This Week in Lithuania – September 4


No Change Yet in Belarus

Lithuanian Foreign Minister Linas Linkevicius says that Belarus is still at a dead end, with the regime trying to stall democratic processes. He called it a wait-and-see situation after meeting with Pavel Latushko, a presidium member of the Belarusian opposition’s Coordination Council, and Andret Sanikov, an opposition representative visiting in Vilnius.The Lithuanian minister said the goal of these meetings was to discuss possible actions of the international community regarding the situation in Belarus, adding that an independent international investigation should be launched regarding the regime’s violence against peaceful protesters and opposition members. “We also need sanctions, but not symbolic ones, they need to be meaningful,” Linkevicius said.

He noted that the regime’s actions against members of the Coordination Council were causing concern.Belarus has been rocked by protests ever since the presidential vote on August 9 when incumbent President Alexander Lukashenko, in power since 1994, was declared its winner.The opposition and Western countries say the vote was rigged.

Latvia Maintains the Baltic Bubble

Lithuania and Estonia have exceeded the coronavirus threshold agreed to by the Baltic states according to the latest results from the European Center for Disease Prevention and Control. However, in a special session on September 4, the Latvian cabinet agreed to continue to allow exceptions to the mandatory 14-day self-isolation rule for travellers from these two countries. Lithuania’s current cumulative 14-day rate per population of 100,000 now stands at 16.1, and is 16.4 in Estonia. Latvian Health Minister Ilze Vinkele says special travel conditions for the Baltic states would be put in place for people working or studying in the neighbouring countries. Only a few countries, including Latvia and Finland, have not exceeded the 16 per 100,000 rate across the EU so far.

New Flights to Bergen

Norwegian Air Shuttle to launch new destination from Vilnius beginning in October The second largest city in Norway – Bergen – will be accessible by a direct flight from Vilnius. Norwegian Air Shuttle, an airline that continues to develop routes in Lithuania, will operate passenger flights twice a week. The first flight on the completely new route Vilnius-Bergen is scheduled for October 3rd. Norwegian Air Shuttle will fly passengers to the Norwegian city twice a week: on Wednesdays and Saturdays. Norwegian Air Shuttle is known to Lithuanian travellers as an airline operating a successful air connection with the Scandinavian region. The company has also resumed direct flights to Oslo from Vilnius and Palanga airports. Norwegian Air Shuttle applies safety rules on its aircraft: passengers are asked to keep a safe distance from each other when boarding and disembarking, as well as on the aircraft, and passengers are seated accordingly. All passengers over the age of 6 must wear a protective face mask. Norwegian Air Shuttle aircraft are thoroughly cleaned and regularly disinfected, and use an advanced air filtration system to remove bacteria and viruses in the air.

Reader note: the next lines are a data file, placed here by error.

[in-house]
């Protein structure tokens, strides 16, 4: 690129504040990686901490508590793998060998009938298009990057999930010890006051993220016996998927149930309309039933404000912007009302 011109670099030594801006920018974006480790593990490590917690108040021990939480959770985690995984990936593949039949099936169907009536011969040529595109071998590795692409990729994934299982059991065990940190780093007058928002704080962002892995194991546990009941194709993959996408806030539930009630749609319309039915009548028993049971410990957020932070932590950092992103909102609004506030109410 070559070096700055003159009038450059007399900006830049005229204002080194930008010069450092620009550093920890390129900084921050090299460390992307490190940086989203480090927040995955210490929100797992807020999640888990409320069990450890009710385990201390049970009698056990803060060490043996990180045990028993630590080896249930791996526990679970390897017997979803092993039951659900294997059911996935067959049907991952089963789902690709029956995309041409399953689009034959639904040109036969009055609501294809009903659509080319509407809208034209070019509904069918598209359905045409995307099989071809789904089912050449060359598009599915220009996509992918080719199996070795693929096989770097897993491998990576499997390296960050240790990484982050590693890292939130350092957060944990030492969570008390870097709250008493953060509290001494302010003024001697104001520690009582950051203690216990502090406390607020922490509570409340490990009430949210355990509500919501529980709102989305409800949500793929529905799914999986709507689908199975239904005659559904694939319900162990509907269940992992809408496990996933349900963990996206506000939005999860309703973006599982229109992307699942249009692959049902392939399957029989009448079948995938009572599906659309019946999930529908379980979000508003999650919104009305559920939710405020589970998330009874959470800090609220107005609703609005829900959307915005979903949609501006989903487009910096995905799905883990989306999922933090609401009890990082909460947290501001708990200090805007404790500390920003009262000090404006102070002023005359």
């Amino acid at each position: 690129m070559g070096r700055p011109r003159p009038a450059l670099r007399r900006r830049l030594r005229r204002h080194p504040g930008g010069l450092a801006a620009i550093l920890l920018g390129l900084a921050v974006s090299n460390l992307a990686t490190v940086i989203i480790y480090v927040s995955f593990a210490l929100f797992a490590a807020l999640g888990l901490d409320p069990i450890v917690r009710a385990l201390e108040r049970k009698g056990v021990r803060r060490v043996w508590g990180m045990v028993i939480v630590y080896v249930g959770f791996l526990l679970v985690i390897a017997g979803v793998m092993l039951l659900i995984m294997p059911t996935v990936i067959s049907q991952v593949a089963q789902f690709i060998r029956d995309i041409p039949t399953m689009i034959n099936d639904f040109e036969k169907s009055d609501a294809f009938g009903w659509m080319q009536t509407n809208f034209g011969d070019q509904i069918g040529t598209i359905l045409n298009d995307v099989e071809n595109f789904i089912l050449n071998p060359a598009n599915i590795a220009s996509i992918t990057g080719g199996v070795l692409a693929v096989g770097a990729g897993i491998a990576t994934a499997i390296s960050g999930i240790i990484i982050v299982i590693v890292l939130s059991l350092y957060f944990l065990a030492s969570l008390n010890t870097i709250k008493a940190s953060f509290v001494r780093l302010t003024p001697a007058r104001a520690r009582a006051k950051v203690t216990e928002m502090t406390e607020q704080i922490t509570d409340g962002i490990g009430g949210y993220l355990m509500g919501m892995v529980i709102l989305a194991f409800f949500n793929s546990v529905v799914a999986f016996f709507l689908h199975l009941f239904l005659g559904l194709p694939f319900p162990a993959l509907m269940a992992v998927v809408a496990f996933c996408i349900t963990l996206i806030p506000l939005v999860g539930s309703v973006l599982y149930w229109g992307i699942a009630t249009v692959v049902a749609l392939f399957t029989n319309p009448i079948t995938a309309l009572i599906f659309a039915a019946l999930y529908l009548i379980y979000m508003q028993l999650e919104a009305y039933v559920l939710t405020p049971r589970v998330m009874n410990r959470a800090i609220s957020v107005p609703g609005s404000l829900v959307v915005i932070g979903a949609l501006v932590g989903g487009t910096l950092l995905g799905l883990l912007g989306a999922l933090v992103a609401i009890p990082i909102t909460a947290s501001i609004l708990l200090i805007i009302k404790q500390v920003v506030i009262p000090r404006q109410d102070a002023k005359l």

Recovery after Slowdown

Lithuania’s employment income growth slowed down during three months of coronavirus quarantine restrictions, but bounced back in June to the level seen at the start of the year, according to figures released by Sodra, the state social insurance fund, on August 27. About 14,000 more employees were hired than fired in July, a sign that people are returning to the labour market. Although hotel, tourism and food service businesses registered the largest increase in employee numbers in July, income growth in the sectors that were shut down during the quarantine is slower than average. Average employment income grew by 11.4% in June year-on-year, the rate last registered in February. Income growth cannot be called sustainable because of the impact of subsidies. Lithuania’s average monthly employment income on which social insurance taxes were paid rose by 5.3% in the second quarter of 2020 year-on-year to 1,319 euros (before taxes), compared with the 10% growth rate in the first quarter. In the second quarter, employment income edged down by 0.3%.The official number of full-month workers fell by 27,000, or 2.2% over the quarter, according to Sodra statistics. The “hire-fire” balance was positive both in June and July. Almost 25,000 more people were fired than hired during the nationwide coronavirus quarantine period from March 16 and June 17.

Economy Withstanding the Challenge

Lithuania’s economy is coping very well with challenges induced by the coronavirus crisis, and the latest figures are a cause for cautious optimism in the second half of this year, according Finance Minister Vilius Sapoka. Lithuania’s economy has done surprisingly well withstanding challenges caused by the COVID-19 pandemic so far. Despite a strong shock to the economy, we’ve been seeing growing economic activity since May already. A timely fiscal response, including measures related to residential income, jobs and maintaining business liquidity, has helped to amortize losses the economy suffered in April, Sapoka was quoted as saying in a statement issued by the Finance Ministry. Nevertheless, it is still too soon to confirm that the positive result will become a tendency in the second half of the year. The recent spike in coronavirus cases and growing uncertainty over the future might again negatively affect business and consumer expectations.The latest figures showed today that Lithuania’s economy shrank 3.7% to 11.5 billion euros year-on-year, and 5.1% on a quarterly basis.